Right-hander agreed to two-year contract worth $7.5 million.
CLEVELAND (AP) -- Jake Westbrook quickly went from emergency starter to Cleveland's ace.
Westbrook, who became an All-Star and won a team-high 14 games last season after switching from the bullpen, agreed to a $7.5 million, two-year contract with the Indians on Monday and avoided salary arbitration.
The 27-year-old Westbrook began 2004 as the Indians' long reliever before an injury to Jason Stanford thrust the right-hander into the starting rotation. He responded by going 14-9 with a 3.38 ERA in 30 starts, surprising the club and himself.
"It's very satisfying," Westbrook said. "Hopefully, I can duplicate it -- if not do better. The best part of last year was that it showed me what I can do. I got real confident."
While C.C. Sabathia struggled and youngsters Cliff Lee and Jason Davis had ERAs over 5.00, Westbrook was a model of consistency from late April on. He finished with five complete games, tying for the league lead.
Cleveland never expected that type of season from Westbrook, who pitched well enough in spring training to earn a starting spot. However, his versatility as a reliever was more of a priority for the club.
Westbrook's season took a sudden turn on April 19 when he pitched seven perfect innings in relief of Jeff D'Amico following a rain delay. Six days later, Stanford's injury gave Westbrook his first start and he made the most of it, tossing a complete game in a 3-2 win over the Detroit Tigers.
During a three-game span that month, Westbrook retired 27 straight batters, the equivalent of a nine-inning perfect game.
"That's my own little stat right there," he said proudly.
Westbrook went 0-3 over a span of six starts from June 19 to July 15, but he bounced back by winning five straight decisions. He finished third in the league in ERA, the first Cleveland pitcher that high since Charles Nagy in 1996.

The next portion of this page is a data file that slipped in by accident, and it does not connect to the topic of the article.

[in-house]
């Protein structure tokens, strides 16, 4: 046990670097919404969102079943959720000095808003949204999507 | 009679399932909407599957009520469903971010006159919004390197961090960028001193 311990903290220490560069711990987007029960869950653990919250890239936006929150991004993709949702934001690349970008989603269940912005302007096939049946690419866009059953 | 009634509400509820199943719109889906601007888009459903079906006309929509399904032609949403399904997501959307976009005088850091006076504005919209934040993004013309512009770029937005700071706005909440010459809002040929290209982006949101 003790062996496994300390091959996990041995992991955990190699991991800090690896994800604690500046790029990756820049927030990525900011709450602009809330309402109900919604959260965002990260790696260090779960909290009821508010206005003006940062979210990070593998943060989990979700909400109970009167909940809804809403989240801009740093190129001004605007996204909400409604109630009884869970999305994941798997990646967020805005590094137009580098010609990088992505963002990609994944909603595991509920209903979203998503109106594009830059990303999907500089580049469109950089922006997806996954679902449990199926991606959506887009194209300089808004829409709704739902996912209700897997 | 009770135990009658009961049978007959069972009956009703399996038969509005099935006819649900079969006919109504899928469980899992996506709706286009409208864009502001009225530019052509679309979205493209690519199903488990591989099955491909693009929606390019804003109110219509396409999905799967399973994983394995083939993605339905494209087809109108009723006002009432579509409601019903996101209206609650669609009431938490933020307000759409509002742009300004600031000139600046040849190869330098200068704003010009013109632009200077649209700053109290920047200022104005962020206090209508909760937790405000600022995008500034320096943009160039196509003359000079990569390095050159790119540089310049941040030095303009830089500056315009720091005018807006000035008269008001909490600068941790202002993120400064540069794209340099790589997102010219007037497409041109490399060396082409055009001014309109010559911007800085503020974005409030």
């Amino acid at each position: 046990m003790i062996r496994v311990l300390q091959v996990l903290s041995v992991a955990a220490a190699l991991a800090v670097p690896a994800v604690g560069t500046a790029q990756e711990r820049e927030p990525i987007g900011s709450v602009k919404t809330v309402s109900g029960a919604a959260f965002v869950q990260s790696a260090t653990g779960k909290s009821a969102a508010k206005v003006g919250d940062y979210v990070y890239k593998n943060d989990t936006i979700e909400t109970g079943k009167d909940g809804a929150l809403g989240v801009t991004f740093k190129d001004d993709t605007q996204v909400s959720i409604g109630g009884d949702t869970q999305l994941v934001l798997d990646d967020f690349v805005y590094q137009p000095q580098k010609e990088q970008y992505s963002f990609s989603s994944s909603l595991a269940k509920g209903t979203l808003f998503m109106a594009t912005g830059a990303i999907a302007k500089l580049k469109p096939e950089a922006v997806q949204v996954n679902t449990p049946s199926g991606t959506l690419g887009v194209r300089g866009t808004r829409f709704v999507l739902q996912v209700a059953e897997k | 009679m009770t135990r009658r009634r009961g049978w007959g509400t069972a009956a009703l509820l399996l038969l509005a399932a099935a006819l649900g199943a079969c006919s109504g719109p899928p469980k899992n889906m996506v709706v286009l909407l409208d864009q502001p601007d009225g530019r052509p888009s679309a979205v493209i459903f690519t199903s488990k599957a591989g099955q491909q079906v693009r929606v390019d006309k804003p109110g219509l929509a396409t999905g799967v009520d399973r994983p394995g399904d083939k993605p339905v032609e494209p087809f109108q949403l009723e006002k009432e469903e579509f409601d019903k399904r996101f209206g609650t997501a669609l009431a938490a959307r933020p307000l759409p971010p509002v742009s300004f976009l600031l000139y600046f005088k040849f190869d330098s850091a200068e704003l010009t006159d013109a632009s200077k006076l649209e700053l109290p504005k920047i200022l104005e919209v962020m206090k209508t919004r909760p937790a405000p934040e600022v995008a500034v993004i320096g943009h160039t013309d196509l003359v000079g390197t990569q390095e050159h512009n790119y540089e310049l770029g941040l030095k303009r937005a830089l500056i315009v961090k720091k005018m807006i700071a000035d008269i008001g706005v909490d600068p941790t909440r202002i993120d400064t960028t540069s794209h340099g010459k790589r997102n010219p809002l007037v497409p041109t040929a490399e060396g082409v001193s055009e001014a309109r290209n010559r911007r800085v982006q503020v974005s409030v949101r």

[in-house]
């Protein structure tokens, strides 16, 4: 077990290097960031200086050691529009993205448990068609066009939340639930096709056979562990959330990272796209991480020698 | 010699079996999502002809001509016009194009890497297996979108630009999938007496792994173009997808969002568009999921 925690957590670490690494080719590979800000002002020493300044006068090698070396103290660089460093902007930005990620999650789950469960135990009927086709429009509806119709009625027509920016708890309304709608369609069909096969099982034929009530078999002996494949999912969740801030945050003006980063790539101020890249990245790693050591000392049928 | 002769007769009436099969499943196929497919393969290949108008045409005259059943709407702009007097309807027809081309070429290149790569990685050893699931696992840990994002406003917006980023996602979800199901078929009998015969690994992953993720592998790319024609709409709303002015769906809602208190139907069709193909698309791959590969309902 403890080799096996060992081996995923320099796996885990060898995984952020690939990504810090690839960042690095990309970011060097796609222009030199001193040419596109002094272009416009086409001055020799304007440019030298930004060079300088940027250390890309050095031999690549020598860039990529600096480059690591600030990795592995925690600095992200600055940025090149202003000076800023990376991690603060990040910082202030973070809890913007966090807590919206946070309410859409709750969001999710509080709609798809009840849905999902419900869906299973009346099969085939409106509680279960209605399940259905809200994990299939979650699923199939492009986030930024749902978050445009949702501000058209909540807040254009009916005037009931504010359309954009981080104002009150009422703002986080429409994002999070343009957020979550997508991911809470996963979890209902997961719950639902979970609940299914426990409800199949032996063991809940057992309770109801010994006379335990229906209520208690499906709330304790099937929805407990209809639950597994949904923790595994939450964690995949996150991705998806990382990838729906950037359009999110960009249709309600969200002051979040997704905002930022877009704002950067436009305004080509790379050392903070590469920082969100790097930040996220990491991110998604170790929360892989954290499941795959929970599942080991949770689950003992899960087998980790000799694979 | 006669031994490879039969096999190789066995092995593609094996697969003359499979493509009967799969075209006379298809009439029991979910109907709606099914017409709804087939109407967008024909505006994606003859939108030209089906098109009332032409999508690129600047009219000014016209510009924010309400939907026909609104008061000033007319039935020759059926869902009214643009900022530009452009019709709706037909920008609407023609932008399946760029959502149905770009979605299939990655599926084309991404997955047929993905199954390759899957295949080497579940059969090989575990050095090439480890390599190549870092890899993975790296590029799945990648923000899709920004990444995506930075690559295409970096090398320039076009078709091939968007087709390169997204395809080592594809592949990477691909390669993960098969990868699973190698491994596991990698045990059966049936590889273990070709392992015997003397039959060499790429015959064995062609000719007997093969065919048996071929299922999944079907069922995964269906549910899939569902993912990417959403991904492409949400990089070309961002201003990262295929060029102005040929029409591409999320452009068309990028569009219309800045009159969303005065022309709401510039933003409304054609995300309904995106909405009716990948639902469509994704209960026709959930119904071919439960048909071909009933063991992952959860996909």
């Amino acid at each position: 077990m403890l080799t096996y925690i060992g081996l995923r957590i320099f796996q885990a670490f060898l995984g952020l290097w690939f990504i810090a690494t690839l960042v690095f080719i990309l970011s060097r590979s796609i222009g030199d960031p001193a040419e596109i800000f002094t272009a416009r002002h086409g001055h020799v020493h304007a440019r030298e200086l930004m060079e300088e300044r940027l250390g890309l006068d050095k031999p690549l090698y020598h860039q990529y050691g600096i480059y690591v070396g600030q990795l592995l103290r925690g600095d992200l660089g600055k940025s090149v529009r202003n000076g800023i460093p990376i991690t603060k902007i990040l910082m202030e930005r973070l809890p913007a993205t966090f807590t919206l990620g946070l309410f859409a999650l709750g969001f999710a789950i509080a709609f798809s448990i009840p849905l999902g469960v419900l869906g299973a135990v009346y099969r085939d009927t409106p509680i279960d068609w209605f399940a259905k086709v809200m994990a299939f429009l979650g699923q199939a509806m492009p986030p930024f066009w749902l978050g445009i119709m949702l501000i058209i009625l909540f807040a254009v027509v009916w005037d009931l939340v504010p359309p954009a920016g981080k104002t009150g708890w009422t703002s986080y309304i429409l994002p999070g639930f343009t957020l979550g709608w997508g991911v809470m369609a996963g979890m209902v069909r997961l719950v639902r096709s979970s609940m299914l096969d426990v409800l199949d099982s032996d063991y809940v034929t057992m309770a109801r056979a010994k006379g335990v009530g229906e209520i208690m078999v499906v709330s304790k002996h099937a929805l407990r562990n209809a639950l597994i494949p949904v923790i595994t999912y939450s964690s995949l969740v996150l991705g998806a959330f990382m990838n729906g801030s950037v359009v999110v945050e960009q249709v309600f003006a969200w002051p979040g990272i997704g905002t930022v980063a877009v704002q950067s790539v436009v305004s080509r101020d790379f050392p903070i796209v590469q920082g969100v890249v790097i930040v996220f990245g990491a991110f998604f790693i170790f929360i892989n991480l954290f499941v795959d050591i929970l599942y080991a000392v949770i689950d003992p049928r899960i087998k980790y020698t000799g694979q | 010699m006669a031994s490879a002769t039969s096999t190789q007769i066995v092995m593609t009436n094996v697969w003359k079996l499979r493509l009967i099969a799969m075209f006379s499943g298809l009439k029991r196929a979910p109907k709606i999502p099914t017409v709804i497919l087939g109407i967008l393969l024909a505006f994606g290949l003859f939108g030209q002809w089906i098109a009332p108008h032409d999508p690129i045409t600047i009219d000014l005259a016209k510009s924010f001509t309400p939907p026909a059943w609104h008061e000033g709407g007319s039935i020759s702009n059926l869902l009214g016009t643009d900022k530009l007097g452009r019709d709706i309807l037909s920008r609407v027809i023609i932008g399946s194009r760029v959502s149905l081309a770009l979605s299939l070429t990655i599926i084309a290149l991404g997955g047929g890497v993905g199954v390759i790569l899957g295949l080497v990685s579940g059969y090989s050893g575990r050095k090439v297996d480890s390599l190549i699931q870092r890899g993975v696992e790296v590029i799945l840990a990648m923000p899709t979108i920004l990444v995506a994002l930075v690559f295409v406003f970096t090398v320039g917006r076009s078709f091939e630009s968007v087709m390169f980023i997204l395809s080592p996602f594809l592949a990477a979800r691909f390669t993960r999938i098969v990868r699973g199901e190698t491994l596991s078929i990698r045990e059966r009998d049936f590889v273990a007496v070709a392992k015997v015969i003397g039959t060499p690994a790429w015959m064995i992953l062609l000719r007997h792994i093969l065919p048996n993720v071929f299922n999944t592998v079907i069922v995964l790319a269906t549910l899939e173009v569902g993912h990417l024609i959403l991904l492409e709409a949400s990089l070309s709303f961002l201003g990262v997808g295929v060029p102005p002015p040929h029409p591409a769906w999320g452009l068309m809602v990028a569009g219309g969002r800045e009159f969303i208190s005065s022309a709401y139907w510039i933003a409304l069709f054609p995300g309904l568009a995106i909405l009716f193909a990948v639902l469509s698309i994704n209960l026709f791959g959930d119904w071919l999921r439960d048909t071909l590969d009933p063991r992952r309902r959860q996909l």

Indians manager Eric Wedge was most impressed by Westbrook's quiet confidence. He wasn't discouraged by not opening the season as a starter, and when his chance came to shine, Westbrook did.
"He had a silent resolve all year," Wedge said. "Once he came in, he wasn't going to let (starting) go and that was good to see. He ran with it."
With Westbrook, Sabathia, Lee, and newly signed Kevin Millwood, the Indians think they have a starting nucleus capable of keeping them in contention in the AL Central. Cleveland's bullpen will have to be better, though.
Westbrook thinks a little internal competition can be healthy.
"I think we're going to feed off each other," said Westbrook, who is unconcerned about where he fits in the order. "I think that will help us a lot. C.C.'s still our ace. It doesn't matter where I pitch."
Westbrook was the last of three Indians players eligible for arbitration. David Riske and Casey Blake agreed to contracts last week.
Westbrook joined the Indians in 2000 in a trade from the New York Yankees. He is 26-28 with a 4.37 ERA in 64 career starts.
His contract calls for a a $2.9 million salary this year and $4.25 million in 2006. Cleveland has a $5.6 million option for 2007 with a $350,000 buyout, and the option price would rise to $5.8 million if he pitches 200 innings in 2006 and to $6.1 million if he pitches 210 innings that year. In addition, the buyout would go up to $600,000 if he pitches 180 innings this season.
There are additional escalators if he finishes among the top five in Cy Young Award voting.
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